Even if your business is open every day because of a significant online presence, your trading patterns will be different on different days of the week and on public holidays. Your trading patterns from month to month will be affected by the mix of weekdays, weekends and public holidays that make up the month. If you want to see the underlying trends of your business more clearly, then you need to try to remove this effect.

Working Days in the UK in 2017

A partial and simple solution to this is to create analysis periods that are in multiples of 7 days. It does not solve every problem, but at least you will always be looking at the same number of weekdays vs weekend days in your analysis. So the “Last 28 Days” will always have four of each day of the week. It is also a fairly close approximation to a month, with other approximations being a quarter is 91 days and a year is 364 days. 

A 28-day / 91-day / 364-day analysis cycle still presents some problems though because many businesses have peaks and troughs around month end, quarter end and year end. The “Last 28 days” will usually but not always incorporate one month end. The “Last 35 days” would solve this problem but for someone trying to understand a quick rolling number I think that a mental image of 28 days is just easier to process.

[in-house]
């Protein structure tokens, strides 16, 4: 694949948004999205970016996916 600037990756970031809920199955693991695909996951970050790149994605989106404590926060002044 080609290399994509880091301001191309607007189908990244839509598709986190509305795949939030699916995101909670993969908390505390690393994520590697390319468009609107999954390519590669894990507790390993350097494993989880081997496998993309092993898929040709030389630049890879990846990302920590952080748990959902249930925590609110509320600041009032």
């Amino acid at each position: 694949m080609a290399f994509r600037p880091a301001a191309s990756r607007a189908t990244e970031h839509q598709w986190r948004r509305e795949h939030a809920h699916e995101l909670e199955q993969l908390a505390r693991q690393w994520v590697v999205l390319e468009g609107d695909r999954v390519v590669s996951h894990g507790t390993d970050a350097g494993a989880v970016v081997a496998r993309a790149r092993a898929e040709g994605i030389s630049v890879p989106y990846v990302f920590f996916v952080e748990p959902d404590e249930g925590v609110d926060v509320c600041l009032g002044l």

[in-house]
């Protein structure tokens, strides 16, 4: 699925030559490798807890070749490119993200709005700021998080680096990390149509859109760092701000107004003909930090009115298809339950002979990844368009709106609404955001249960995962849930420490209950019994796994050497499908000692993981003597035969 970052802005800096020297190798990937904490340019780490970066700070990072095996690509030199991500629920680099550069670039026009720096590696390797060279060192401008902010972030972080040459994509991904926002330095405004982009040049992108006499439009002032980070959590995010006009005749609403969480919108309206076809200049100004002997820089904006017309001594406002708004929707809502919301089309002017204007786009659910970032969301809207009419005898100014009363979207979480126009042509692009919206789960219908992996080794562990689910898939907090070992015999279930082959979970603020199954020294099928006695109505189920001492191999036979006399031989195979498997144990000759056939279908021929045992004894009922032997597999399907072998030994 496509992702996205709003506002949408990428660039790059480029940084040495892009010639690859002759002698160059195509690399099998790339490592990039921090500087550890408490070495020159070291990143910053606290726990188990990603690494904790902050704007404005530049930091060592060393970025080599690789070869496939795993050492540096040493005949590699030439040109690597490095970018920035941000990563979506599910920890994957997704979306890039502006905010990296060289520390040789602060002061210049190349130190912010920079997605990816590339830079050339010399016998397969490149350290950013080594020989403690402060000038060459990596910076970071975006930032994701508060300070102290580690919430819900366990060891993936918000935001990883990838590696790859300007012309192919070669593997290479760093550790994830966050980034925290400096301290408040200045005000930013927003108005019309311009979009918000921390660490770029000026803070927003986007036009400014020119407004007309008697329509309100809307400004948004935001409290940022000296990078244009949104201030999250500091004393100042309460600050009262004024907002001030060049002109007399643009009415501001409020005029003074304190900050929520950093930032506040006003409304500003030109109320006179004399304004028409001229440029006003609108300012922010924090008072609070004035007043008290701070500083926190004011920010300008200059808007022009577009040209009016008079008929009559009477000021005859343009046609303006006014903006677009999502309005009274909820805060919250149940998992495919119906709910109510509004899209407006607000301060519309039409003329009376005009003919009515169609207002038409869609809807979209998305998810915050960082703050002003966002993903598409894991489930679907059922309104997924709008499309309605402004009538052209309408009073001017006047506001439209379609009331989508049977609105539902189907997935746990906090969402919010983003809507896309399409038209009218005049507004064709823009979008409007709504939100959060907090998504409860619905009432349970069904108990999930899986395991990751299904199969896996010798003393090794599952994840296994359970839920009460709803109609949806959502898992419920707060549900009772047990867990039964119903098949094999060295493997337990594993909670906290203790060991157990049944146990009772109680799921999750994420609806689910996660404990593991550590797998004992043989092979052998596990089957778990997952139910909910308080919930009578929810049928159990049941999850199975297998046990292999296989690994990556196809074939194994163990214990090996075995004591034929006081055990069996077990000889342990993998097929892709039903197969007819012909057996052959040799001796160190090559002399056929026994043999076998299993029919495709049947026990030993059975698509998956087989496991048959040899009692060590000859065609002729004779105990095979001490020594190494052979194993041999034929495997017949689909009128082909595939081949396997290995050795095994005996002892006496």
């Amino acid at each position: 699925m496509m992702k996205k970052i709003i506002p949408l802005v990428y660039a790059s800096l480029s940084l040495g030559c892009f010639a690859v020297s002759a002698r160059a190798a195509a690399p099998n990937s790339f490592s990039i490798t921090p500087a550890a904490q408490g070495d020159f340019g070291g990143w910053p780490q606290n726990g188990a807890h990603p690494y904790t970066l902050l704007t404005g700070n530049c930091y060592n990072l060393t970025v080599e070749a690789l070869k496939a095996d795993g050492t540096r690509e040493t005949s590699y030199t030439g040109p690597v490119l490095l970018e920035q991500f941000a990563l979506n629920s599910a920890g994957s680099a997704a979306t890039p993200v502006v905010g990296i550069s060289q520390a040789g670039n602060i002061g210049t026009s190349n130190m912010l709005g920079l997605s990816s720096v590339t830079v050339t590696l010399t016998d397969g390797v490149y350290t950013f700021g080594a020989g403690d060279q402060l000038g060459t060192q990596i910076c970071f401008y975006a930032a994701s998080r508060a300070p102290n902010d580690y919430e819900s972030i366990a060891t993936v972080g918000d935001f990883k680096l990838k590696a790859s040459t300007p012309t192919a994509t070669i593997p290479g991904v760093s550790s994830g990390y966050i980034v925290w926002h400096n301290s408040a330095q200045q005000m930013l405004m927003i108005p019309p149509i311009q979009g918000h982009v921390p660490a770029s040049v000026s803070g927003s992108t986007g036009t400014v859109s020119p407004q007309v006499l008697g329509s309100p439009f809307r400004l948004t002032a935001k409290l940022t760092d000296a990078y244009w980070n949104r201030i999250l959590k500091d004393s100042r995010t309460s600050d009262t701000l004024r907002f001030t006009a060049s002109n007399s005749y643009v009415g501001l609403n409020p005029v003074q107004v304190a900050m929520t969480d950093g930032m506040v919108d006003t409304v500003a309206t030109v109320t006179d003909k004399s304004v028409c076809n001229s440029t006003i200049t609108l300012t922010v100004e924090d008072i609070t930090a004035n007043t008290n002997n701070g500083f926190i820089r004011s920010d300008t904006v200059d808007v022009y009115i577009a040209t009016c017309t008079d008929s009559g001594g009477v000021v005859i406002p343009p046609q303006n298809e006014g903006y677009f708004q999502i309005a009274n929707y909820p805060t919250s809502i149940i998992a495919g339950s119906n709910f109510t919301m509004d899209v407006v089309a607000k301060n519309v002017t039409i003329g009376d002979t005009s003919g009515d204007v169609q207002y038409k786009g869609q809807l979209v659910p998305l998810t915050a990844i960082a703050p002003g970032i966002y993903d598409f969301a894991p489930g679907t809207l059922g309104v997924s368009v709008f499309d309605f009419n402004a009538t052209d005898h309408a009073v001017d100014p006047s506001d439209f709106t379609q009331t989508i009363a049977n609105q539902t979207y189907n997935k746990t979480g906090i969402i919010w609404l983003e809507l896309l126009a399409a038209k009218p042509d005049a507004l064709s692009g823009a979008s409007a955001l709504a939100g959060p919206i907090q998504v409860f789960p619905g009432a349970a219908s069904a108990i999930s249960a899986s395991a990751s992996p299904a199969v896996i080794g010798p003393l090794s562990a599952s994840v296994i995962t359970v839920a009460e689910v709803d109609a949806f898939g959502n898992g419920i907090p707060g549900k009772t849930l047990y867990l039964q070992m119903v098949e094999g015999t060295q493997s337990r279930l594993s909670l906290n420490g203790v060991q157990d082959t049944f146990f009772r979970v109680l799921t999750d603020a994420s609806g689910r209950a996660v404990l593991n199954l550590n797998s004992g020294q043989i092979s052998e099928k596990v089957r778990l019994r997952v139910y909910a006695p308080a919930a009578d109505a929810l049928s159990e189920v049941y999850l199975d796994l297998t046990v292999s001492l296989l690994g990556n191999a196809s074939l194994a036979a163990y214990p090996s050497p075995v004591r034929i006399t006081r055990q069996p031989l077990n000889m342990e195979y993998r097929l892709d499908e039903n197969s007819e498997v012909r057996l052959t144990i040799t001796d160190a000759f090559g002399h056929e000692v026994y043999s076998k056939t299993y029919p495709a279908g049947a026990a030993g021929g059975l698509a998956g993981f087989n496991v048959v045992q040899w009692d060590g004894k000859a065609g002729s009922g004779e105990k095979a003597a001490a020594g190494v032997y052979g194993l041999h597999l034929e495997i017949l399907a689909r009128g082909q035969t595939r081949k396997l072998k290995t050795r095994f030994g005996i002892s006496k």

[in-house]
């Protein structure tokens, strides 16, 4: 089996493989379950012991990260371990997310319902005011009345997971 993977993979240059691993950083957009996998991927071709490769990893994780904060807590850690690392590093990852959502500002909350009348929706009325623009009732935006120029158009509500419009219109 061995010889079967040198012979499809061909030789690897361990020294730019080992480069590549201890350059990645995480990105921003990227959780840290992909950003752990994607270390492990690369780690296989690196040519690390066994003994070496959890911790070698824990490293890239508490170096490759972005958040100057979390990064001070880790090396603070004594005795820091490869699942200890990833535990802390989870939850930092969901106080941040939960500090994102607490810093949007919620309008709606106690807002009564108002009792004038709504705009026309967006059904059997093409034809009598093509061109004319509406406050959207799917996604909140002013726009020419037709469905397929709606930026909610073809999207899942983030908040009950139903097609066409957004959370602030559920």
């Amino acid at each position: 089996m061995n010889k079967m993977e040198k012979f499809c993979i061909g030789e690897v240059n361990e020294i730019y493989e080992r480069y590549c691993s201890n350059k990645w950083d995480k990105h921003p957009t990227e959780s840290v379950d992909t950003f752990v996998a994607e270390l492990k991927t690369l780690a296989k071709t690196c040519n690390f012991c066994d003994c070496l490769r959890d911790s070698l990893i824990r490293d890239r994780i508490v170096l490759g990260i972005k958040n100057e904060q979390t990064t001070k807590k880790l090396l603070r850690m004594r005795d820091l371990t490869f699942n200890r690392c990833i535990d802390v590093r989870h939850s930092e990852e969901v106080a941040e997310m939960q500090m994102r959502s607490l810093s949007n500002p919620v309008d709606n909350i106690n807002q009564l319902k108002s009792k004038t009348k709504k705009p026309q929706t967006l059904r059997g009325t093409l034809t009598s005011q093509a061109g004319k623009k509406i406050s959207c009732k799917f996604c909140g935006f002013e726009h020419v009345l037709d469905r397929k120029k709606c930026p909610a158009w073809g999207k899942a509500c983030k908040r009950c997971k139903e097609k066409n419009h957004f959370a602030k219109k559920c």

A hybrid 7-day/monthly model

The approach that I have taken is to adopt a hybrid model that uses 7-day multiples for rolling period and trend analysis as well as the more traditional monthly/yearly model.

I describe some of the analysis periods that I use and their purpose here.

You will see that I have added these fields as Calculated Columns rather than Measures.

This is because these are basic building-block attributes that I want to assign to every single date in my Dates table.

They take two forms; True/False and date Categories.

I use True/False definitions where I am just wanting to use the analysis period as a true/false filter.

For example, the DAX expression for Last 28 Days is simply:

Last 28 Days = IF([Date]<(TODAY()-28),FALSE(),IF([Date]<TODAY(),TRUE(),FALSE()))

I define date Categories where I want to add a Slicer to a report or if I want to use this field say as an axis within a visualisation. An example of this is Aged Period, which we will look at next.

For receivables analysis

  • Aged Period

My Aged Periods reflect what I already have in Sage for aged debtor analysis. Every date in my Dates table is categorised into an aged period that I can add to a slicer or a bar chart.